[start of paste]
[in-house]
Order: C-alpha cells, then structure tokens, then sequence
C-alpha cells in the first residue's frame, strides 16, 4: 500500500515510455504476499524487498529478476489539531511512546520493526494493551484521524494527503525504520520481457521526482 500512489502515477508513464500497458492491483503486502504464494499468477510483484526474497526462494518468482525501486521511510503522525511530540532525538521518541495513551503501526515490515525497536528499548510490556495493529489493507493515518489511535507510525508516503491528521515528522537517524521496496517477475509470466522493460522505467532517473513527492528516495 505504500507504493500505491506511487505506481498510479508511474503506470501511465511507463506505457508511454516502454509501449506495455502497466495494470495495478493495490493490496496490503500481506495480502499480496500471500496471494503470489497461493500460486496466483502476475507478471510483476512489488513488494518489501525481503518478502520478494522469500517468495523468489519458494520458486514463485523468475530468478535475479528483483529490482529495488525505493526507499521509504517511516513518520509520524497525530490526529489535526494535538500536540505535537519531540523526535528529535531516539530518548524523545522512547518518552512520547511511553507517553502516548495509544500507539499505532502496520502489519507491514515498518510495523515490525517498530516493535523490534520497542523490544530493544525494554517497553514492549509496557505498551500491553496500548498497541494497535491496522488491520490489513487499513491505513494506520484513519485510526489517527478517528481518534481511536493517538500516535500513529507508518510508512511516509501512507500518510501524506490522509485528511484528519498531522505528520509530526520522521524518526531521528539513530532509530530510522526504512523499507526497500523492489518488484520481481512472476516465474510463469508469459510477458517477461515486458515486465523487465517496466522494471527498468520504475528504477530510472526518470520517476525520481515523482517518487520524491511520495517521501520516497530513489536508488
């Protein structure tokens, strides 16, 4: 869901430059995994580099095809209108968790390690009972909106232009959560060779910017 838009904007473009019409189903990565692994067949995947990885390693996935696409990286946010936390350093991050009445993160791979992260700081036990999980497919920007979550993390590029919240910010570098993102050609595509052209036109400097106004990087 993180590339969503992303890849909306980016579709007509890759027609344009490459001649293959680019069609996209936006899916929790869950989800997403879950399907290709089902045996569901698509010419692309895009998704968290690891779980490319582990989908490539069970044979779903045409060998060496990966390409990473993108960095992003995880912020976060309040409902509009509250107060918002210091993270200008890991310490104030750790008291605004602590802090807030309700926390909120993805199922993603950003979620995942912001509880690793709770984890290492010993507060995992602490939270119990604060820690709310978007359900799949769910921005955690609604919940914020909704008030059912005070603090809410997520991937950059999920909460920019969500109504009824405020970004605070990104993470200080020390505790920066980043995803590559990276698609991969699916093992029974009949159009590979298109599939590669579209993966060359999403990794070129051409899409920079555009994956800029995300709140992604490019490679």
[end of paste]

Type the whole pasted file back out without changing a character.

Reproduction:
[in-house]
Order: C-alpha cells, then structure tokens, then sequence
C-alpha cells in the first residue's frame, strides 16, 4: 500500500515510455504476499524487498529478476489539531511512546520493526494493551484521524494527503525504520520481457521526482 500512489502515477508513464500497458492491483503486502504464494499468477510483484526474497526462494518468482525501486521511510503522525511530540532525538521518541495513551503501526515490515525497536528499548510490556495493529489493507493515518489511535507510525508516503491528521515528522537517524521496496517477475509470466522493460522505467532517473513527492528516495 505504500507504493500505491506511487505506481498510479508511474503506470501511465511507463506505457508511454516502454509501449506495455502497466495494470495495478493495490493490496496490503500481506495480502499480496500471500496471494503470489497461493500460486496466483502476475507478471510483476512489488513488494518489501525481503518478502520478494522469500517468495523468489519458494520458486514463485523468475530468478535475479528483483529490482529495488525505493526507499521509504517511516513518520509520524497525530490526529489535526494535538500536540505535537519531540523526535528529535531516539530518548524523545522512547518518552512520547511511553507517553502516548495509544500507539499505532502496520502489519507491514515498518510495523515490525517498530516493535523490534520497542523490544530493544525494554517497553514492549509496557505498551500491553496500548498497541494497535491496522488491520490489513487499513491505513494506520484513519485510526489517527478517528481518534481511536493517538500516535500513529507508518510508512511516509501512507500518510501524506490522509485528511484528519498531522505528520509530526520522521524518526531521528539513530532509530530510522526504512523499507526497500523492489518488484520481481512472476516465474510463469508469459510477458517477461515486458515486465523487465517496466522494471527498468520504475528504477530510472526518470520517476525520481515523482517518487520524491511520495517521501520516497530513489536508488
């Protein structure tokens, strides 16, 4: 869901430059995994580099095809209108968790390690009972909106232009959560060779910017 838009904007473009019409189903990565692994067949995947990885390693996935696409990286946010936390350093991050009445993160791979992260700081036990999980497919920007979550993390590029919240910010570098993102050609595509052209036109400097106004990087 993180590339969503992303890849909306980016579709007509890759027609344009490459001649293959680019069609996209936006899916929790869950989800997403879950399907290709089902045996569901698509010419692309895009998704968290690891779980490319582990989908490539069970044979779903045409060998060496990966390409990473993108960095992003995880912020976060309040409902509009509250107060918002210091993270200008890991310490104030750790008291605004602590802090807030309700926390909120993805199922993603950003979620995942912001509880690793709770984890290492010993507060995992602490939270119990604060820690709310978007359900799949769910921005955690609604919940914020909704008030059912005070603090809410997520991937950059999920909460920019969500109504009824405020970004605070990104993470200080020390505790920066980043995803590559990276698609991969699916093992029974009949159009590979298109599939590669579209993966060359999403990794070129051409899409920079555009994956800029995300709140992604490019490679």